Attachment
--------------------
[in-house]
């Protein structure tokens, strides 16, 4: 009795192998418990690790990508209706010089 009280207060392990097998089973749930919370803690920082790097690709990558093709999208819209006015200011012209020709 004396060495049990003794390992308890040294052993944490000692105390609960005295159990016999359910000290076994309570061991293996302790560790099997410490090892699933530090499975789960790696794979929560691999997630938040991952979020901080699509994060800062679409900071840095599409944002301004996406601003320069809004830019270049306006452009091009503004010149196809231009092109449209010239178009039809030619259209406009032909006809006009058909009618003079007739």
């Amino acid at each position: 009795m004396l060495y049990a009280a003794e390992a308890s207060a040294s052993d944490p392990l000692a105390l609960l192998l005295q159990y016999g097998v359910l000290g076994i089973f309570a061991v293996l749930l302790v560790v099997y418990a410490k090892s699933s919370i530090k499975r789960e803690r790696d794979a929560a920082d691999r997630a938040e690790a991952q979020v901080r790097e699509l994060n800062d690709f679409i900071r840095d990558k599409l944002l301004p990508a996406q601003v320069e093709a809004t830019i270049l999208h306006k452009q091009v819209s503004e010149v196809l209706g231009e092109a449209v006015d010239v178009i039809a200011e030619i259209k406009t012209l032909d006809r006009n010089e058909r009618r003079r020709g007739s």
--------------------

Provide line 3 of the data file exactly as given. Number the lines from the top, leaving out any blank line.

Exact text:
């Amino acid at each position: 009795m004396l060495y049990a009280a003794e390992a308890s207060a040294s052993d944490p392990l000692a105390l609960l192998l005295q159990y016999g097998v359910l000290g076994i089973f309570a061991v293996l749930l302790v560790v099997y418990a410490k090892s699933s919370i530090k499975r789960e803690r790696d794979a929560a920082d691999r997630a938040e690790a991952q979020v901080r790097e699509l994060n800062d690709f679409i900071r840095d990558k599409l944002l301004p990508a996406q601003v320069e093709a809004t830019i270049l999208h306006k452009q091009v819209s503004e010149v196809l209706g231009e092109a449209v006015d010239v178009i039809a200011e030619i259209k406009t012209l032909d006809r006009n010089e058909r009618r003079r020709g007739s």